Bali

Wind, waves and religious offerings??!!

 
     
 

End of July at my house - Christchurch, UK. Timo Mullen passes by as I am packing my bags, once again!!

"Hey Tris, where are you off to?" - "Bali"
"Sounds like a great surfing trip - you want a break from sailing then?" - "Nope, I'm going there to sail as well. I want to see some of those great waves I've heard so much about and seen in the surfing magazines for so long, and hopefully sail them."
"Are you crazy? There's no windsurfing in Bali, there's no wind!" - "Maybe, maybe not - that's what I want to find out……….."

 
 

The truth is that it wasn't just a whim that made us decide to make the trek half way around the world to Bali. It was stories of surfers fed up with the strong winds that picked up day in day out during the summer months and the urge to see somewhere new and completely different that brought about the decision. In fact, Asia is somewhere I have never had the opportunity to visit until now and Bjorn has been trying to make it here to Bali for years. So, having battled against the elements for weeks in the Canaries (60 knot winds at Pozo) and given the break we had before the next contest in Sylt, the decision was made to venture out into the unknown.

Bali Mountains (click to enlarge)   
 


Bali - waves like Uluwatu, Padang and nearby G-Land spring to mind along with the infamous 'Kuta', considered as the Aussie equivalent to the Canaries for Europeans in terms of partying. Aside from that I have to somewhat ashamedly admit that until now I knew very little about the island.

 

   Bali Wave (click to enlarge)


Under Dutch rule until 1946 Bali has since been independent, with various shifts in power. More recently though the country has certainly not been without its troubles politically speaking, much like the rest of Indonesia. Indeed the much-published overthrow of the Soewarto regime has had considerable impact on the country's economy, people and general infra-structure. It has become somewhat lawless, in the sense that the system is incredibly corruptible - money talks as far as almost every-thing is concerned. However, it is not lawless in terms of real crime, violence or disorder, although petty theft has become more rampant with the huge influx of tourists to the area.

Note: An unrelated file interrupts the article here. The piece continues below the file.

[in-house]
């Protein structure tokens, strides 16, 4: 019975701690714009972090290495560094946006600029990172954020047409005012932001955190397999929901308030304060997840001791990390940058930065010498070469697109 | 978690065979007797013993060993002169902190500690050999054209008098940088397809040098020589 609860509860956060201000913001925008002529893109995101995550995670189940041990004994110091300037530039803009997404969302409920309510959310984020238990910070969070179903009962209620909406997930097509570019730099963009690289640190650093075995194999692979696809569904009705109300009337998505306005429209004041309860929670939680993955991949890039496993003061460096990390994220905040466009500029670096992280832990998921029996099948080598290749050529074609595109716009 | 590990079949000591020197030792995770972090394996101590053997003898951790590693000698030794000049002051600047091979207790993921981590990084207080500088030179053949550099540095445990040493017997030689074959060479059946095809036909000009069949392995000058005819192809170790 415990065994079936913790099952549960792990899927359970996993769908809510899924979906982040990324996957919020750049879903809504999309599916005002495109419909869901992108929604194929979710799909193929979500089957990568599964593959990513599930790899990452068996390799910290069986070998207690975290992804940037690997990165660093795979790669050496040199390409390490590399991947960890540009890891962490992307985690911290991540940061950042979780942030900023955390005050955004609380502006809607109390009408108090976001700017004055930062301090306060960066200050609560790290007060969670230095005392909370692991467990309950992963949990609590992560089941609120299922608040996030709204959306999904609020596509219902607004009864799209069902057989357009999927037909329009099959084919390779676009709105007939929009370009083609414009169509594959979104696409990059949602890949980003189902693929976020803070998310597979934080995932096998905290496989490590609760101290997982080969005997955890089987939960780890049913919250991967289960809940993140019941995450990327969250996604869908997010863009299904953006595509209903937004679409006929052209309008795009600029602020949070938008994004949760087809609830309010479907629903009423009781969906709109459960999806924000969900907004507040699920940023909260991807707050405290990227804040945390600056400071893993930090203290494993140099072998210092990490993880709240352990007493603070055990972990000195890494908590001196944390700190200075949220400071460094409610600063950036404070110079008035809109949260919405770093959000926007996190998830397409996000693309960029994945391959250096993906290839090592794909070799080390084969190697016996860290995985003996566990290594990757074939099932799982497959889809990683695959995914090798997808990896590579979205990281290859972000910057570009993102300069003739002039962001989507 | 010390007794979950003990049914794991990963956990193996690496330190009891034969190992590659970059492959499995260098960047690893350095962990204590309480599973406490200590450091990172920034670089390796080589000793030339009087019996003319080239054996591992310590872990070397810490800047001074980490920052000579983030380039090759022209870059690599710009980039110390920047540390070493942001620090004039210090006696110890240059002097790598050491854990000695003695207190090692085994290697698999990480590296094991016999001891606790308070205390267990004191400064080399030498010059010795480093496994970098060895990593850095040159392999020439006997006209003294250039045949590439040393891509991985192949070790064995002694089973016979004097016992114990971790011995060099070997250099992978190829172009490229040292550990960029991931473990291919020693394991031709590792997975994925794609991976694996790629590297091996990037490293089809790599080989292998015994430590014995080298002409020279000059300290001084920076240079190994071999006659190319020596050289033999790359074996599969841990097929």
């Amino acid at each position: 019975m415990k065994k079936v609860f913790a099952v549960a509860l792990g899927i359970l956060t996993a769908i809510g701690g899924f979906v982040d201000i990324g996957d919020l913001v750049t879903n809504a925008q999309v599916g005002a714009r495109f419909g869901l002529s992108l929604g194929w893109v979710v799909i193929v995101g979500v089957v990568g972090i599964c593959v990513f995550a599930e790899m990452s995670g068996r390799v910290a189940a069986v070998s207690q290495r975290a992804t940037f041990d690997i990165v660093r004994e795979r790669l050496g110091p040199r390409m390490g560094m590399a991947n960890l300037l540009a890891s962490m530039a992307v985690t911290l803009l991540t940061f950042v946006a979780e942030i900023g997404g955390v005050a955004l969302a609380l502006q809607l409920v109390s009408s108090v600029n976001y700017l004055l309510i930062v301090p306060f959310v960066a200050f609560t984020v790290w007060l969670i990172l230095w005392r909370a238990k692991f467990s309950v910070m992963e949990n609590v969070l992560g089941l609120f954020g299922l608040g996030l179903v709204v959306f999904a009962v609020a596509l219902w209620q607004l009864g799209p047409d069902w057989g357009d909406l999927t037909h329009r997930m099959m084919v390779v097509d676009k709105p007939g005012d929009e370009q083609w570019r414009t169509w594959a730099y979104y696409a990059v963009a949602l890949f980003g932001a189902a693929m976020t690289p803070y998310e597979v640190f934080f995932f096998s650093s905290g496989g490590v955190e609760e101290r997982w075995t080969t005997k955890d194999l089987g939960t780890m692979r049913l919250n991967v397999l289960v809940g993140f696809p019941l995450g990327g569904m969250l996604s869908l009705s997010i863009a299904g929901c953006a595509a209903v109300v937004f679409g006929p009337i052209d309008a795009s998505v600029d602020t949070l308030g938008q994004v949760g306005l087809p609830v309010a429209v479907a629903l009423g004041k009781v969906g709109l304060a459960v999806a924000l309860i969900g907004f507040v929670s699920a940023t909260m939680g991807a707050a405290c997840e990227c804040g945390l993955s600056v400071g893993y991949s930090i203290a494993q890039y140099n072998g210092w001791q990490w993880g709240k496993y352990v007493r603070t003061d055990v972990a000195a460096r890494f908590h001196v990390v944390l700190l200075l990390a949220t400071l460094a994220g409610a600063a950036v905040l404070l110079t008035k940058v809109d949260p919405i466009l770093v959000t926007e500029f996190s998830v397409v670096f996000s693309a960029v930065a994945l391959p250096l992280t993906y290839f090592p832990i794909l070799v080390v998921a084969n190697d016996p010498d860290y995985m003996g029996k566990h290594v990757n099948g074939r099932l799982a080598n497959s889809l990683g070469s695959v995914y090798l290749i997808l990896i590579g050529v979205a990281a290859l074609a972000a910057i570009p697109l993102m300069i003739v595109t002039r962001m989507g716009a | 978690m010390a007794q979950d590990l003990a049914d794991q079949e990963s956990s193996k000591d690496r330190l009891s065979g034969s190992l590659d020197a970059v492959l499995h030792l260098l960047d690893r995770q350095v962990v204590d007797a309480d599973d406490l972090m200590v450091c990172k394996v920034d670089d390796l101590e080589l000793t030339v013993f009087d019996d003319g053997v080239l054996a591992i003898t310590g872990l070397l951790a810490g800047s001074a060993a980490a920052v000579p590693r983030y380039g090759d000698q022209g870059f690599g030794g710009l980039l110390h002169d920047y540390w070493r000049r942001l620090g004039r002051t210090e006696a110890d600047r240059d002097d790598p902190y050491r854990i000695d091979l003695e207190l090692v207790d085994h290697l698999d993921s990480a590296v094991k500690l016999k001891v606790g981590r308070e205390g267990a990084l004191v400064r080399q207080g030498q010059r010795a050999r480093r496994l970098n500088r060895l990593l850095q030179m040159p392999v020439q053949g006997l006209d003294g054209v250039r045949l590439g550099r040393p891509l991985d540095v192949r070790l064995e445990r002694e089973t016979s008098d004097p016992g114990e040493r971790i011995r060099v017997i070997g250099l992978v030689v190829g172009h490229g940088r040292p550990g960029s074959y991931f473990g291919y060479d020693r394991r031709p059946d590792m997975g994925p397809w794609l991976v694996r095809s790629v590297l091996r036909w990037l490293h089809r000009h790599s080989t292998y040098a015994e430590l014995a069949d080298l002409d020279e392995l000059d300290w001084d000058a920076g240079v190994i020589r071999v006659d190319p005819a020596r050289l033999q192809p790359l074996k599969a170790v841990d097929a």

The Balinese are on the whole pretty friendly, although unfortunately there is often a hidden agenda behind their friendliness. Despite the massive progress that has taken place in the country, with internet cafes popping up on every corner and all the amenities now in place that us westerners are so used to, Bali is still very poor, perhaps at the roots, even more so than before.

 

Therefore it is hardly surprising that we as comparatively rich westerners should seem like easy 'meal tickets' to the local people. In the shops they quote a tourists' price and a local price. The difference between the two is astronomical and a great deal of bartering is required for us to get even a half way decent price. However, it must be said that the interaction that we had in general with the Balinese was all good, certainly an experience and at times, extremely entertaining!

Tristan and Bjorn meeting local people (click to enlarge)   

 
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